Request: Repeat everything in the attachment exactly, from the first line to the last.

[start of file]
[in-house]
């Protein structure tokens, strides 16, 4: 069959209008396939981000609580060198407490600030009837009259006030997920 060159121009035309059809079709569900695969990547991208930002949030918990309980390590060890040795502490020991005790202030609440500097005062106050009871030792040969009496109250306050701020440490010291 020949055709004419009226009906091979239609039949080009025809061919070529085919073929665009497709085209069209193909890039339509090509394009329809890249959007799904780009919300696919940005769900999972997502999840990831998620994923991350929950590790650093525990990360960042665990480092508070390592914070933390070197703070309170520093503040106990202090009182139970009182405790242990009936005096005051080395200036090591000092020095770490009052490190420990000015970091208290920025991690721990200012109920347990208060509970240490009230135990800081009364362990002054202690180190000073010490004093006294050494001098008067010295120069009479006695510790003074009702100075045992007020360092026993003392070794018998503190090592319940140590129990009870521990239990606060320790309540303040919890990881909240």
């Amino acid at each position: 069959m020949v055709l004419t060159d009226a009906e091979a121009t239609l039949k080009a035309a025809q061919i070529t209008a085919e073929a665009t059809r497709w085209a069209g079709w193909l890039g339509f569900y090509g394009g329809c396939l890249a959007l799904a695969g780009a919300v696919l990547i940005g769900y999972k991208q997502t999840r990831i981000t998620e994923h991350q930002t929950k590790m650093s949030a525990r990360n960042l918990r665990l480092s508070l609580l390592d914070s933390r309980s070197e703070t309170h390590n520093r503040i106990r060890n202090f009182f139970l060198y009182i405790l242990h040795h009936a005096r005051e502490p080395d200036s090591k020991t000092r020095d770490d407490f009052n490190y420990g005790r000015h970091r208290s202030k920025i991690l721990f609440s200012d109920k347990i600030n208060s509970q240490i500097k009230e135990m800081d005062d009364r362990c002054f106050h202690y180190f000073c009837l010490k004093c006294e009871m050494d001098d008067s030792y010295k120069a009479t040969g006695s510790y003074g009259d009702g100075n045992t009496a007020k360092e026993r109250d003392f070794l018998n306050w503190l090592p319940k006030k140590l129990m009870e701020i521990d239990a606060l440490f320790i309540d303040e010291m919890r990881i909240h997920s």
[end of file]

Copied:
[in-house]
């Protein structure tokens, strides 16, 4: 069959209008396939981000609580060198407490600030009837009259006030997920 060159121009035309059809079709569900695969990547991208930002949030918990309980390590060890040795502490020991005790202030609440500097005062106050009871030792040969009496109250306050701020440490010291 020949055709004419009226009906091979239609039949080009025809061919070529085919073929665009497709085209069209193909890039339509090509394009329809890249959007799904780009919300696919940005769900999972997502999840990831998620994923991350929950590790650093525990990360960042665990480092508070390592914070933390070197703070309170520093503040106990202090009182139970009182405790242990009936005096005051080395200036090591000092020095770490009052490190420990000015970091208290920025991690721990200012109920347990208060509970240490009230135990800081009364362990002054202690180190000073010490004093006294050494001098008067010295120069009479006695510790003074009702100075045992007020360092026993003392070794018998503190090592319940140590129990009870521990239990606060320790309540303040919890990881909240």
């Amino acid at each position: 069959m020949v055709l004419t060159d009226a009906e091979a121009t239609l039949k080009a035309a025809q061919i070529t209008a085919e073929a665009t059809r497709w085209a069209g079709w193909l890039g339509f569900y090509g394009g329809c396939l890249a959007l799904a695969g780009a919300v696919l990547i940005g769900y999972k991208q997502t999840r990831i981000t998620e994923h991350q930002t929950k590790m650093s949030a525990r990360n960042l918990r665990l480092s508070l609580l390592d914070s933390r309980s070197e703070t309170h390590n520093r503040i106990r060890n202090f009182f139970l060198y009182i405790l242990h040795h009936a005096r005051e502490p080395d200036s090591k020991t000092r020095d770490d407490f009052n490190y420990g005790r000015h970091r208290s202030k920025i991690l721990f609440s200012d109920k347990i600030n208060s509970q240490i500097k009230e135990m800081d005062d009364r362990c002054f106050h202690y180190f000073c009837l010490k004093c006294e009871m050494d001098d008067s030792y010295k120069a009479t040969g006695s510790y003074g009259d009702g100075n045992t009496a007020k360092e026993r109250d003392f070794l018998n306050w503190l090592p319940k006030k140590l129990m009870e701020i521990d239990a606060l440490f320790i309540d303040e010291m919890r990881i909240h997920s």